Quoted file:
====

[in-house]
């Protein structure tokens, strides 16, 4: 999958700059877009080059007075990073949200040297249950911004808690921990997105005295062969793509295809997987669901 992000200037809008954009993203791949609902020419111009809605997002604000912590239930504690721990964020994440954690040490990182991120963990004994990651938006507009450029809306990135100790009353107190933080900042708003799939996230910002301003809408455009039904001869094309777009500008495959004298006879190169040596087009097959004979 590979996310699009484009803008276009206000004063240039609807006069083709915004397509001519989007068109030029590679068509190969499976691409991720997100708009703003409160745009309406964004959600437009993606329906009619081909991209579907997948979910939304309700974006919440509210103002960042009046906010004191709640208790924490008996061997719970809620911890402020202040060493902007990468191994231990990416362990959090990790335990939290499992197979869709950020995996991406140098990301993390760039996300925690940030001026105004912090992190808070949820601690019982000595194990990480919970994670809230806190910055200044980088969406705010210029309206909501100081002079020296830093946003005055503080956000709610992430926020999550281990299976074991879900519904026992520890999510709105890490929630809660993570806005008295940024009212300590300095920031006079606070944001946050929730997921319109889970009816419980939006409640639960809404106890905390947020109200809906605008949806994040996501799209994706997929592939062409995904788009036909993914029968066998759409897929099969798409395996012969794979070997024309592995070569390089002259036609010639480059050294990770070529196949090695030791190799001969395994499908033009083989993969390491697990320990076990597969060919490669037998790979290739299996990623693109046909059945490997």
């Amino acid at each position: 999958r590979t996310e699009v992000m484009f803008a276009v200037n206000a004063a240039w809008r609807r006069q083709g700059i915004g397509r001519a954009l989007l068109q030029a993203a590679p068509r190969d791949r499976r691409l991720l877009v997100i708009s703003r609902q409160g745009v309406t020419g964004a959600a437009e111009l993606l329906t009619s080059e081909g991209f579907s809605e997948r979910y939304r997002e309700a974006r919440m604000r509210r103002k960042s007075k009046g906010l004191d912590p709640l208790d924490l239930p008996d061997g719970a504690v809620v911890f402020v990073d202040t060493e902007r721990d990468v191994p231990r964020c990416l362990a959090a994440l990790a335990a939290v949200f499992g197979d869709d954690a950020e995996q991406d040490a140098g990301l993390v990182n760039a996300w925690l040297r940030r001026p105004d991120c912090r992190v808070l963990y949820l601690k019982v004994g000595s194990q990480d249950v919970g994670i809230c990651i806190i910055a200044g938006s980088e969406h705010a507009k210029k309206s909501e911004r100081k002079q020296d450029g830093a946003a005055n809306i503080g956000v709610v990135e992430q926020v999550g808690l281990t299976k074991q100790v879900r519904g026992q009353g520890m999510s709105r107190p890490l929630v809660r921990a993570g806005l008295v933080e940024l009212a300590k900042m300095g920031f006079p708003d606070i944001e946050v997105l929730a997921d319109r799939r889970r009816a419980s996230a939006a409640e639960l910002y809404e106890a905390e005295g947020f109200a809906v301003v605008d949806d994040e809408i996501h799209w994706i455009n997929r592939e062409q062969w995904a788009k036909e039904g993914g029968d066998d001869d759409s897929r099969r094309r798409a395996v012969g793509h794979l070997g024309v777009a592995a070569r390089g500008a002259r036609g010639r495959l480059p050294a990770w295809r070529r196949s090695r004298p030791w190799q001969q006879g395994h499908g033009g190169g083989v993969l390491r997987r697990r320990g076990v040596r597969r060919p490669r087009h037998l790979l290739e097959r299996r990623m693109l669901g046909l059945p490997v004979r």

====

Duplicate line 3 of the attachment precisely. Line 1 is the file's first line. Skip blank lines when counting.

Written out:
């Amino acid at each position: 999958r590979t996310e699009v992000m484009f803008a276009v200037n206000a004063a240039w809008r609807r006069q083709g700059i915004g397509r001519a954009l989007l068109q030029a993203a590679p068509r190969d791949r499976r691409l991720l877009v997100i708009s703003r609902q409160g745009v309406t020419g964004a959600a437009e111009l993606l329906t009619s080059e081909g991209f579907s809605e997948r979910y939304r997002e309700a974006r919440m604000r509210r103002k960042s007075k009046g906010l004191d912590p709640l208790d924490l239930p008996d061997g719970a504690v809620v911890f402020v990073d202040t060493e902007r721990d990468v191994p231990r964020c990416l362990a959090a994440l990790a335990a939290v949200f499992g197979d869709d954690a950020e995996q991406d040490a140098g990301l993390v990182n760039a996300w925690l040297r940030r001026p105004d991120c912090r992190v808070l963990y949820l601690k019982v004994g000595s194990q990480d249950v919970g994670i809230c990651i806190i910055a200044g938006s980088e969406h705010a507009k210029k309206s909501e911004r100081k002079q020296d450029g830093a946003a005055n809306i503080g956000v709610v990135e992430q926020v999550g808690l281990t299976k074991q100790v879900r519904g026992q009353g520890m999510s709105r107190p890490l929630v809660r921990a993570g806005l008295v933080e940024l009212a300590k900042m300095g920031f006079p708003d606070i944001e946050v997105l929730a997921d319109r799939r889970r009816a419980s996230a939006a409640e639960l910002y809404e106890a905390e005295g947020f109200a809906v301003v605008d949806d994040e809408i996501h799209w994706i455009n997929r592939e062409q062969w995904a788009k036909e039904g993914g029968d066998d001869d759409s897929r099969r094309r798409a395996v012969g793509h794979l070997g024309v777009a592995a070569r390089g500008a002259r036609g010639r495959l480059p050294a990770w295809r070529r196949s090695r004298p030791w190799q001969q006879g395994h499908g033009g190169g083989v993969l390491r997987r697990r320990g076990v040596r597969r060919p490669r087009h037998l790979l290739e097959r299996r990623m693109l669901g046909l059945p490997v004979r």